2. The trial court did not err in instructing the jury that they were permitted to draw the inference that the owner or lessee of a house is in possession of the property contained in the house. Defendant argues the charge was not supported by the evidence because the evidence did not show he was the lessee of the house in question. The evidence presented by the defendant showed he was the lessee of "a home" in the neighborhood where he was arrested. If the house rented by defendant was one other than the house in which he was arrested, defendant failed to establish that fact by the testimony of his landlord. While the evidence did not show conclusively that the defendant was the lessee of the house in question, neither did it preclude the jury from so finding. The instruction did not improperly assume a finding that defendant was the lessee of the house in question, but merely stated that an inference of possession was permitted "if you find that a person owns or is a lessee of a house . . . ."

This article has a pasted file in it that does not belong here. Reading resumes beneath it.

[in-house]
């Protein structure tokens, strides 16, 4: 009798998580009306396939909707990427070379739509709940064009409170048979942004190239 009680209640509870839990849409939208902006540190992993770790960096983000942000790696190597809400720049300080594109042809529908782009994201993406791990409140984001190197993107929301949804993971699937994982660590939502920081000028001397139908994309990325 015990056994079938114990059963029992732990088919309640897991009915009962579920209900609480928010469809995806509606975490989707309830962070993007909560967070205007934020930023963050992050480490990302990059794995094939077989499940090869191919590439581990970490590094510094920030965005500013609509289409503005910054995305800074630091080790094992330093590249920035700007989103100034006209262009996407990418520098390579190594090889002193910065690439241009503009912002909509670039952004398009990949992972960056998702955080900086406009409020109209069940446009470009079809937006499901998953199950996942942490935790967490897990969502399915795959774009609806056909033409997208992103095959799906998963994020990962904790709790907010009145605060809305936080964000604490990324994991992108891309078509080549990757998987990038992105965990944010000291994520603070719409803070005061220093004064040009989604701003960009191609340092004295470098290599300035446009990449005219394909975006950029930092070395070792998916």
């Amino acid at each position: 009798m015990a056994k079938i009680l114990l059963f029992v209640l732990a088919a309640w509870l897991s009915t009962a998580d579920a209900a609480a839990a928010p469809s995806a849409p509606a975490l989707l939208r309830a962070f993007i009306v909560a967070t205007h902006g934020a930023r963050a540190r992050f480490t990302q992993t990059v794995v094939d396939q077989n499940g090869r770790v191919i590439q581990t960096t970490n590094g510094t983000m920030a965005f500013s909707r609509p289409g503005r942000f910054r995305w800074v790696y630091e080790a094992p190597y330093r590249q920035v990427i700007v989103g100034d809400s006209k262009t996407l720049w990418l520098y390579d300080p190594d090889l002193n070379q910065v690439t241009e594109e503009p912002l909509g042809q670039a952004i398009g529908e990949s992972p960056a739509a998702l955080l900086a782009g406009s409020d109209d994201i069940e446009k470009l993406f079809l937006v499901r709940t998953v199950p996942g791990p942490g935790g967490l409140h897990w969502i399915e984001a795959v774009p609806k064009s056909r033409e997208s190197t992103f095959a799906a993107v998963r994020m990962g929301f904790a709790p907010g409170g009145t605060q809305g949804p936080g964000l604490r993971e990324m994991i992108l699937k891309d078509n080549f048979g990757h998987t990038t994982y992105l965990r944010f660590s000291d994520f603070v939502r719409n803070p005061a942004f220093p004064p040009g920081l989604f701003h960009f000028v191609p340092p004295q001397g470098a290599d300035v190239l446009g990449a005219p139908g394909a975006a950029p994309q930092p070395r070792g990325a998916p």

3. The trial court did not err in denying defendant's motion for mistrial when, in response to the prosecutor's question concerning whether defendant gave a place of employment when he was asked routine questions at the time of arrest, the arresting officer testified that the defendant would not talk to him. The defendant objected on the ground the response raised an improper inference concerning how the defendant came into possession of almost $500 found in his possession at the time of arrest when the defendant had a right to remain silent. Any prejudicial effect of the testimony was cured by the trial court's instruction that the defendant had a right to remain silent and the testimony that the defendant had refused to make a statement was not to be considered by them. Thus, the trial court's denial of the motion for mistrial will not be disturbed on appeal because it did not amount to an abuse of discretion. See Schirato v. State, 260 Ga. 170 (5) (391 SE2d 116) (1990); Crawford v. State, 256 Ga. 585 (2) (351 SE2d 199) (1987).